I’m sure that I saw the impressive Tyrannosaurus and Triceratops in the Cretaceous hall, and I faintly remember seeing some of Charles R. Knight’s fantastic murals that I had only seen miniaturized in so many children’s books (you really must see them blown up to their true size, or at least in high resolution; so much of the vibrance is lost in many books that have reprinted the paintings), but it was the Jurassic Hall that made the biggest impression on me. The life-size Blue Whale downstairs filled me with a sense of astonishment as well, and it was hard to believe that anything could possibly have been that big or that such creatures still swam in the oceans. Unfortunately, I did not get to visit the museum again until about 2002, mostly because of a general unease about New York City that my parents possessed and subsequently instilled in me as well. The dinosaurs were still there when I returned, even in greater number than before, but things were not how I remembered them.

A crested pterosaur hangs over the distal portion of the Hall of Vertebrate Origins at the AMNH.

The fourth floor of the AMNH, containing its fabulous vertebrate fossil collections, was entirely renovated between 1994 and 1996. In addition to “Brontosaurus” getting a name change, a new head, and an extended tail, the halls were reorganized according to cladistics and opened up to the sunlight, great windows throwing plenty of light on the stark white walls. Indeed, rather than organizing the fossils by time period, as had been the tradition previously (a tradition of grouping by convergent structures being an even older European tradition, as in Cuvier’s museum), the curators and designers decided to group the fossils according to their evolutionary relationships, creating something of a path for visitors to walk through. In addition to this, various computer kiosks featuring video explanations of many of the fossils were installed, adding a new level of “interactivity” to the exhibitions. Despite all this reshuffling of old bones mounted on armatures, however, I can’t say that I especially like the newer layout.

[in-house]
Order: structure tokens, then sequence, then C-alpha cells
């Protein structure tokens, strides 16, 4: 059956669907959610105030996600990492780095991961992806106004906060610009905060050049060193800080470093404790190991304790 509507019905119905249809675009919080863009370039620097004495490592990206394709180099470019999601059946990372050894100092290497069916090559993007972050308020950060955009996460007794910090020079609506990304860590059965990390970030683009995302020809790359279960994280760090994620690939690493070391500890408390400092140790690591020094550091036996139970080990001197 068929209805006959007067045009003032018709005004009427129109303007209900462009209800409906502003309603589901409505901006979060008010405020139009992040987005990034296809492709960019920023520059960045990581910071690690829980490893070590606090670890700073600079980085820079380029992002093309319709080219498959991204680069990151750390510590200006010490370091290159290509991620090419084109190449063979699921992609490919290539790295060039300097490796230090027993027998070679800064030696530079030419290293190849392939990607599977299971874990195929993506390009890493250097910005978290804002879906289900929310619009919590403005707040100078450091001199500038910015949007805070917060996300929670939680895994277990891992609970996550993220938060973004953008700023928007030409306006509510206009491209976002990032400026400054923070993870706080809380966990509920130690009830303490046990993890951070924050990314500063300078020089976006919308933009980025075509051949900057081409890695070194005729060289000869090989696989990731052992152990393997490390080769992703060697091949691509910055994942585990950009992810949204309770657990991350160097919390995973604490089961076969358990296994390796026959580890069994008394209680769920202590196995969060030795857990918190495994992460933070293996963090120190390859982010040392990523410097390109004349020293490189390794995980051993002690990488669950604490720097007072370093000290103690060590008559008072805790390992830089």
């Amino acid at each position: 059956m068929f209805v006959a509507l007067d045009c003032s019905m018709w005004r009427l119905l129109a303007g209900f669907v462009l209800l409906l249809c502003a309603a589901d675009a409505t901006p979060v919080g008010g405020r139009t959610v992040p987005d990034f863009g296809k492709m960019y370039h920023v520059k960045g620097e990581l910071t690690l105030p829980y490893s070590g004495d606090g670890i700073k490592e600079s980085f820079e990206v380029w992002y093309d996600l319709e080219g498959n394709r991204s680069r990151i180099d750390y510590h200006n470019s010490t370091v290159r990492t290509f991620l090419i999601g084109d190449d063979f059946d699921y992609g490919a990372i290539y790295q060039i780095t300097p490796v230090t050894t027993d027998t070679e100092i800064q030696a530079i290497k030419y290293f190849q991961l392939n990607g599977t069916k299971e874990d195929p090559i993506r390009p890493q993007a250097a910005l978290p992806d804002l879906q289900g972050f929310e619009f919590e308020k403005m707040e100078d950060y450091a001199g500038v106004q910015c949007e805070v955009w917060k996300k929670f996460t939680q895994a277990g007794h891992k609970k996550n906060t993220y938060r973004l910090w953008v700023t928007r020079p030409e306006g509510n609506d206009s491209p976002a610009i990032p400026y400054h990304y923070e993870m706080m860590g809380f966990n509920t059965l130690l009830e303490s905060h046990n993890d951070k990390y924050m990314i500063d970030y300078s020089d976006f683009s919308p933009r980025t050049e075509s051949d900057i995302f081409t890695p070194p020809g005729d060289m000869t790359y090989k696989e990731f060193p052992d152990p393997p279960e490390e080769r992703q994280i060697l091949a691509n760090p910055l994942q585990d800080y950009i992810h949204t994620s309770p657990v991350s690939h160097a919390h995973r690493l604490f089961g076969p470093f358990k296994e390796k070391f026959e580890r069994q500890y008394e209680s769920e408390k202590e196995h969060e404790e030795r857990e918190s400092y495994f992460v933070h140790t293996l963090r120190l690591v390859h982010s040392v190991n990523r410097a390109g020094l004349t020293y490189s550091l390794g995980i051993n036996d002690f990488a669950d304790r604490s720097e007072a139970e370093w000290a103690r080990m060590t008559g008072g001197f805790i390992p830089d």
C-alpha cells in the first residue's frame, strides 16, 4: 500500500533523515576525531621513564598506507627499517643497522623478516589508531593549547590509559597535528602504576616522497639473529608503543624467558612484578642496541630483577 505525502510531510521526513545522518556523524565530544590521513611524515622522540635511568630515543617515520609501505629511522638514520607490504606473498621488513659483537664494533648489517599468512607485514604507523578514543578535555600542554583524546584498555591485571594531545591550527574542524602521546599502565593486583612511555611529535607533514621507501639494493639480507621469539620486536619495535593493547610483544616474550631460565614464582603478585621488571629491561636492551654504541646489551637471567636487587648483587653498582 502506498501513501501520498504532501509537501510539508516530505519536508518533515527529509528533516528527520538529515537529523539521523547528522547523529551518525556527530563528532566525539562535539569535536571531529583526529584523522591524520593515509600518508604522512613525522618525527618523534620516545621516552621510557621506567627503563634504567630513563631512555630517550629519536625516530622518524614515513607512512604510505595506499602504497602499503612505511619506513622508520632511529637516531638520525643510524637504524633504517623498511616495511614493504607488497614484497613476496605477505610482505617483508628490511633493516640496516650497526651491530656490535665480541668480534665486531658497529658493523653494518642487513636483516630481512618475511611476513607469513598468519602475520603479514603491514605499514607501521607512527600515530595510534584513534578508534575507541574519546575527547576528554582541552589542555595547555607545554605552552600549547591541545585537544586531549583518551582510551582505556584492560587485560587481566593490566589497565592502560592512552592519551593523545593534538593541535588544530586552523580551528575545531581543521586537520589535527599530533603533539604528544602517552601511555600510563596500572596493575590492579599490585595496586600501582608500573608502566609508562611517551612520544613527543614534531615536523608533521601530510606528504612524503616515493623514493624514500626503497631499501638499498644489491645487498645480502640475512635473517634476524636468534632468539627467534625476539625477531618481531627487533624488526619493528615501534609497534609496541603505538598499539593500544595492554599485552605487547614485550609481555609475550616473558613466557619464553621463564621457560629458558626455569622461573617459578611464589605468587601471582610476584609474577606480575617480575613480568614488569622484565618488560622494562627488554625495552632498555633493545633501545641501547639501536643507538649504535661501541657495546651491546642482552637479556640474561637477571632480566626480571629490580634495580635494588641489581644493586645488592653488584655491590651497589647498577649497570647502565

Anyone who regularly visits this blog knows how much I enjoy my visits to the AMNH, but my familiarity with the institution has also made me a bit critical of it as well. While I do have my gripes about the Hall of Biodiversity exhibit and the sorely out-of-date Hall of North American Mammals (it is now so old that I don’t know whether the laugh or cry when I read the labels of many of the animals presented in the dioramas and reflect at the current state of their populations in the wild), the fossil halls do the most to inspire and irk me simultaneously, and much of what I have to relate deals with the great osteological collections.

Note: If you want to follow along, the floor plan is available online.

While I can understand the reasoning behind organizing the exhibits in terms of derived characters, the approach quickly goes to pieces and seems to be above the heads of many of the visitors. The first section of the fourth floor, the Hall of Vertebrate Origins, does an acceptable job at branching off along a main path into different groups of vertebrates, acting something like a progression through time as well (at least until the end where turtles, phytosaurus, crocodilians, mosasaurs, pterosaurs, plesiosaurs, etc. are all grouped closely together). The primary problem I have with this sort of set up (which is the same problem I usually have with cladistic trees) is that everything ends abruptly in a cul-de-sac, giving the viewer no indication of whether the group continued, went extinct, or who the direct ancestors were. Location in terms of both time and place are ignored, and while this may be able to be understood by the more scientifically-informed visitors, I don’t think it presents the best understanding of evolution to those generally unfamiliar with the topic.